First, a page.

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Today’s the birthday of Jazz trumpeter Roy Eldridge.  Eldridge was born in Pittsburgh, Pennsylvania and originally played drums, trumpet and tuba. He led bands from his early years, moving to St. Louis, and then to New York.  Eldridge played in various bands in New York in the early 1930s, as well as making records and radio broadcasts under his own name. His rhythmic power to swing a band was a dynamic trademark of the jazz of the time. It has been said that “from the mid-Thirties onwards, he had superseded Louis Armstrong as the exemplar of modern ‘hot’ trumpet playing.”

Eldridge was very versatile on his horn, not only quick and articulate with the low to middle registers, but the high registers as well. The high register lines that Eldridge employed were one of many prominent features of his playing, another being blasts of rapid double time notes followed by a return to standard time. These stylistic points were heavy influences on Dizzy Gillespie.

In 1941 Eldridge joined Gene Krupa’s Orchestra. He also dueted with Anita O’Day on a song which became a novelty hit, then joined Artie Shaw’s band.

Although in the early 1940s Eldridge had taken a leading part in the jam sessions at Minton’s Playhouse in New York, which later developed into bebop, his music was considered old-fashioned. He moved to Paris in 1950 while on tour with Benny Goodman. During his year in Paris he made some of his finest recordings, including a version of Fireworks in a duo with Claude Bolling in which the two men reworked the ideas shared by Armstrong and Earl Hines in their recording of the same title (1928). After returning to the USA in April 1951 he joined the burgeoning mainstream jazz movement, performing in small groups with Benny Carter, Johnny Hodges, Ella Fitzgerald (1963-5), and, notably, Coleman Hawkins, with whom he made several outstanding albums for Verve.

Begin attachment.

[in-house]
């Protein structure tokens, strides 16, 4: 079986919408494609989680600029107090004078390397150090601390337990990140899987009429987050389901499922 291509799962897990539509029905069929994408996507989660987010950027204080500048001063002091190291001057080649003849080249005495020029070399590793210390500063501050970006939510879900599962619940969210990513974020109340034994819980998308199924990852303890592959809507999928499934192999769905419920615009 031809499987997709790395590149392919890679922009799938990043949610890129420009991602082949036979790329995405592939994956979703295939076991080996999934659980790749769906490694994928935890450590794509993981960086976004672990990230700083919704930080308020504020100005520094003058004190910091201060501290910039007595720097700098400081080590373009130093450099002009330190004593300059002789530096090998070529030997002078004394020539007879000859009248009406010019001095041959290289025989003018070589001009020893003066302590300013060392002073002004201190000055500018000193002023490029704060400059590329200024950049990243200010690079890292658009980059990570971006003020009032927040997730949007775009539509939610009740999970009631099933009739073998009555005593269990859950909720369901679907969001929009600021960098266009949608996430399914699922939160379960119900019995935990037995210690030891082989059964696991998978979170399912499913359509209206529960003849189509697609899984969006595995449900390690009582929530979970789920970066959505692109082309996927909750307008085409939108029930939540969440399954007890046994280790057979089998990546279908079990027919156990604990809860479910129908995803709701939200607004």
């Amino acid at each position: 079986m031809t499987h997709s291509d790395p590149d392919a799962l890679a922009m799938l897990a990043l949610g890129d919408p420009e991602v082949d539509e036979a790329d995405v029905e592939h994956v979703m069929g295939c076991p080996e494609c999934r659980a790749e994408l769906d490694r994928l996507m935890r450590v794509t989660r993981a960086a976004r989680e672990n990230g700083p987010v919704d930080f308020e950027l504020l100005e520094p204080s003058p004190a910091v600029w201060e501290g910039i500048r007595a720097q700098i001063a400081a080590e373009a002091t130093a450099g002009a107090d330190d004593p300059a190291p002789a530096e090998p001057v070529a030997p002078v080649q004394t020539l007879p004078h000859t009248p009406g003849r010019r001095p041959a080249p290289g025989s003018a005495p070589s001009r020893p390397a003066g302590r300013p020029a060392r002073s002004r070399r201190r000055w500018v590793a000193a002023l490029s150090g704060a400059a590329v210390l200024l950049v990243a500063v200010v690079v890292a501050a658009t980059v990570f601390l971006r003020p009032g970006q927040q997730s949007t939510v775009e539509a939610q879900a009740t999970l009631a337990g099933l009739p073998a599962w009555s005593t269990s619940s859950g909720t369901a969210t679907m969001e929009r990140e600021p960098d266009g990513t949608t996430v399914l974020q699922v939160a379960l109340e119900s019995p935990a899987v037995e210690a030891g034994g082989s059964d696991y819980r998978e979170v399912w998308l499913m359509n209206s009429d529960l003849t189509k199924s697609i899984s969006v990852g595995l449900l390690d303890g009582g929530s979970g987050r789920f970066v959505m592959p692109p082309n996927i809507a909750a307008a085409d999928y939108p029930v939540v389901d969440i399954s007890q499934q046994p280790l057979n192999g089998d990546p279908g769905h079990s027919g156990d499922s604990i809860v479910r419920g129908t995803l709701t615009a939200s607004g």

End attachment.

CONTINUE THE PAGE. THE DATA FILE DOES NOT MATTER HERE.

From 1970 until 1980, when he was incapacitated by a stroke, he led a traditional group at Ryan’s in New York. Thereafter he performed occasionally as a singer, drummer, and pianist. Roy died in 1989.

Listen for a great Roy Eldridge solo tonight on Cafe Jazz!


Valentine’s Music Poll

January 29, 2007

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All Songs Considered wants to know your favorite love song for their annual Valentine’s Day Special. Let them know why it’s your favorite and listen for it on the All Songs Considered Online Music Show.